Perhaps the Daily’s biggest controversy was triggered by a June 1979 humor issue. The newspaper featured the banner headline “Christ Speaks!,” promoting an “exclusive interview” with Jesus, described as “probably the best-known Jew in history next to Bob Dylan.” It went on in a similar vein, including calling Christ “a minor cult hero,” among other disparaging remarks.
The Archbishop of the Archdiocese of St. Paul and Minneapolis objected. The governor called the issue “extremely vulgar and insulting.” The state legislature investigated. Then-University President C. Peter Magrath chastised the Daily’s staff for not knowing the difference “between freedom of the press and its abuse,” and convinced the Board of Regents to offer partial refunds of the mandatory student services fee that funded the paper.
Initially, the staff apologized. Then they sued.
In Stanley v. Magrath, four editors who had not been involved in the parody issue—led by Kate Stanley, the 1979-80 editor-in-chief and later Star Tribune editorial writer—asked for $12,000 in lost revenue from the rescinded student fees and reinstatement of the full funding fee. They claimed a state university cannot act against a publication on the grounds of being offended.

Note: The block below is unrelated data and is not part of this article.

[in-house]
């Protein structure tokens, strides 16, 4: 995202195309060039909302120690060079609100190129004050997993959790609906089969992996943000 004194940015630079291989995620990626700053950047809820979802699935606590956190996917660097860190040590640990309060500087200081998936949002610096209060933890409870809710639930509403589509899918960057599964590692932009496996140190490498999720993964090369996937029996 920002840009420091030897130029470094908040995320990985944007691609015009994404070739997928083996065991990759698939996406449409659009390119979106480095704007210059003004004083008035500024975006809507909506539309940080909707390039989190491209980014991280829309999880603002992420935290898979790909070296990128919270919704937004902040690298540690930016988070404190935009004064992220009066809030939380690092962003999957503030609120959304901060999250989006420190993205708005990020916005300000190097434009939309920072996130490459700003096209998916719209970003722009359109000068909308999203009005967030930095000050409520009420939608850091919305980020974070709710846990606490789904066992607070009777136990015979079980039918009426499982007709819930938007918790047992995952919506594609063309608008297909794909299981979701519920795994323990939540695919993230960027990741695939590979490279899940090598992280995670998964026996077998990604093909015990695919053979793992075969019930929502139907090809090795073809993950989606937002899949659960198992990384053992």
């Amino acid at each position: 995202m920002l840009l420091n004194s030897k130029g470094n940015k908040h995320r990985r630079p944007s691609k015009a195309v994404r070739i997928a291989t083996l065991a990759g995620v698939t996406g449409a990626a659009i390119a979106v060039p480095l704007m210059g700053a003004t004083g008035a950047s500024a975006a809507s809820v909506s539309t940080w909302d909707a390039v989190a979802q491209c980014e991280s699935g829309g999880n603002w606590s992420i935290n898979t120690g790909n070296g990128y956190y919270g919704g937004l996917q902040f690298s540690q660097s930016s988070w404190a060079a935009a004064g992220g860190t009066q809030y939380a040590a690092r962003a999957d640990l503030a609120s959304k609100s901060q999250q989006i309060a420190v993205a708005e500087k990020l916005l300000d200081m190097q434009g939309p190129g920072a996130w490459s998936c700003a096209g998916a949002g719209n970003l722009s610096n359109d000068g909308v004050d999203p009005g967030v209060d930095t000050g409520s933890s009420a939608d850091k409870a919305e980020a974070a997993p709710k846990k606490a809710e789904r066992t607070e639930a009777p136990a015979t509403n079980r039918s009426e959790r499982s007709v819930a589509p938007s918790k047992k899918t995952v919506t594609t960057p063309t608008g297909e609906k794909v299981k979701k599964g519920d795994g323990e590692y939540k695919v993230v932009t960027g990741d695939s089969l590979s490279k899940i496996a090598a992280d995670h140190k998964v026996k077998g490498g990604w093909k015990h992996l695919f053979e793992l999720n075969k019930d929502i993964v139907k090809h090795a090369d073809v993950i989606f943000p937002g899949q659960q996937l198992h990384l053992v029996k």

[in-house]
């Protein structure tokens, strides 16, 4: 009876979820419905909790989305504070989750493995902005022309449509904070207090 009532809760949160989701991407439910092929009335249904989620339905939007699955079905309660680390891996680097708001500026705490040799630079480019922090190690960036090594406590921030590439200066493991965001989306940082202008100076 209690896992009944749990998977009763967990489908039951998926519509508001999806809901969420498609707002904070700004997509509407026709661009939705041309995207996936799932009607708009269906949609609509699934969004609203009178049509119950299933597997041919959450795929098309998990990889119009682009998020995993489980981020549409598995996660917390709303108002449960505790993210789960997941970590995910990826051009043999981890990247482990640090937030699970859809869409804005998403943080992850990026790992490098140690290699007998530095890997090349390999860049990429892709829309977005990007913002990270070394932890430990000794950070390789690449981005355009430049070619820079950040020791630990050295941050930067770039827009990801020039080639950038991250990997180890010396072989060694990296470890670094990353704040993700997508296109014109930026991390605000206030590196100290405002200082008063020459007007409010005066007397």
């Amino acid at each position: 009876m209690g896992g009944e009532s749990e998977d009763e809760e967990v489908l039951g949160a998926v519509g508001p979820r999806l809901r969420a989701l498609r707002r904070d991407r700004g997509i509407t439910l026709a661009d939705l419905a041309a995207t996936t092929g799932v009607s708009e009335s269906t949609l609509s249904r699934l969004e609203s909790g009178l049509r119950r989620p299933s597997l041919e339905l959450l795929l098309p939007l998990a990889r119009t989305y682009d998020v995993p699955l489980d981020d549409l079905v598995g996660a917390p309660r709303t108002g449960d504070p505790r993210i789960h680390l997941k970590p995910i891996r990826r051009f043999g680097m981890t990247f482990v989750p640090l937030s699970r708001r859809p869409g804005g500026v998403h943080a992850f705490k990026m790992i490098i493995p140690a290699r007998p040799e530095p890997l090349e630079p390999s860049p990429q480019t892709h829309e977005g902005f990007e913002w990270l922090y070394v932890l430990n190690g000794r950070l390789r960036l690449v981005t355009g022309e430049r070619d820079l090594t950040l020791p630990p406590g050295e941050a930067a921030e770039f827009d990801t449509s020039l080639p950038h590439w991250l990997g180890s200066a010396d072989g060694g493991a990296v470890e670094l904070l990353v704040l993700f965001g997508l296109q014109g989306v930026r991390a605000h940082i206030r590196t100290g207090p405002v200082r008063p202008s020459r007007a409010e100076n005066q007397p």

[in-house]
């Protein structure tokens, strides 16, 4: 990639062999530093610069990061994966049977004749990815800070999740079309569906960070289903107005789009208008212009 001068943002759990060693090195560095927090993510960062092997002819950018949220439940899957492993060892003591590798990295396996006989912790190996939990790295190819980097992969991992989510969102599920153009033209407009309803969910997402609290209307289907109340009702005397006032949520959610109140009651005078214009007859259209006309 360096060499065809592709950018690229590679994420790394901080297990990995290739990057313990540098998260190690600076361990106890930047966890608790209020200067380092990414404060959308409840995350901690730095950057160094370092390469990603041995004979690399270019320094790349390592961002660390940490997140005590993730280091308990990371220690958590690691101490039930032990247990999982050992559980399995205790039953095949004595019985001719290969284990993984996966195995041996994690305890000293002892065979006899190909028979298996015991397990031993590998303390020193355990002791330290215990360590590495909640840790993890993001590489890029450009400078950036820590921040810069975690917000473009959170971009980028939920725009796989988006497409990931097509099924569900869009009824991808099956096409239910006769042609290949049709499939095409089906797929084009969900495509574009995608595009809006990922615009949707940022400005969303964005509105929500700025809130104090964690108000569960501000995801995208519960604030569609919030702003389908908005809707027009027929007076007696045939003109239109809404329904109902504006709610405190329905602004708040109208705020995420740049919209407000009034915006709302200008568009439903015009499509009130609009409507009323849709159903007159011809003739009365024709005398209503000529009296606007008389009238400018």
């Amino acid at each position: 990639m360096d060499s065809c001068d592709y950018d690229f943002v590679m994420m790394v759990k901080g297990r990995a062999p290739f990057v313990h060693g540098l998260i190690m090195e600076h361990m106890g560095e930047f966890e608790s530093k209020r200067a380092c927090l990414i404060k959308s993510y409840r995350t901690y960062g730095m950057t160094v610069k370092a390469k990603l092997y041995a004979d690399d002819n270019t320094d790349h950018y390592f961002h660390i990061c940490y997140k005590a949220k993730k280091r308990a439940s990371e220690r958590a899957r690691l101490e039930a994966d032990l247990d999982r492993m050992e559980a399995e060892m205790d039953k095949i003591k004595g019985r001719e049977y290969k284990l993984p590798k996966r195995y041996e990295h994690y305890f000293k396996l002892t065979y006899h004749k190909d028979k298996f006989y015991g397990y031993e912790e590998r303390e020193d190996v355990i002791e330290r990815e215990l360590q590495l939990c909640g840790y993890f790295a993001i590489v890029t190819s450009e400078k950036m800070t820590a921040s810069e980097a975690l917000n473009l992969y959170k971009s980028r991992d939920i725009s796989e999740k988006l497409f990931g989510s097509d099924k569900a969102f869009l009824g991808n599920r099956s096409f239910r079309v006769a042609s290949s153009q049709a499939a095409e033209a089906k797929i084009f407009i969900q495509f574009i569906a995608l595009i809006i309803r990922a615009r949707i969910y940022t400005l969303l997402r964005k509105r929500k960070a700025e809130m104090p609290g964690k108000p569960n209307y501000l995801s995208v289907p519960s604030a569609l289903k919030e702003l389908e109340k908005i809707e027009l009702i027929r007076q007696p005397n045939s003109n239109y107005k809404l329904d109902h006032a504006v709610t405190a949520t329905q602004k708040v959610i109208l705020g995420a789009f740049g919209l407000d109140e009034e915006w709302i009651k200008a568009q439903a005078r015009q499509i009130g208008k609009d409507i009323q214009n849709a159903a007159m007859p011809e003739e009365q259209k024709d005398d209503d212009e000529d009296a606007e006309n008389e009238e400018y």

Attorney Marshall Tanick (B.A. ’69), a former Daily reporter himself, represented the students. Harrison Salisbury (B.A. ’30), another former Daily reporter who would win the Pulitzer Prize as a New York Times journalist, testified on their behalf.
A district court judge initially ruled in the administration’s favor. The students appealed, and the Eighth Circuit Court ultimately upheld their protection of free speech under the First Amendment.
The Minnesota Daily Alumni Association Network
The Alumni Association supports a number of alumni-led affinity networks, which allow individuals with common interests to meet, network, and connect. One of the more recently launched networks is for current and former Minnesota Daily-affiliated alumni. You can learn more or sign up for updates on this group by visiting UMNalumni.org.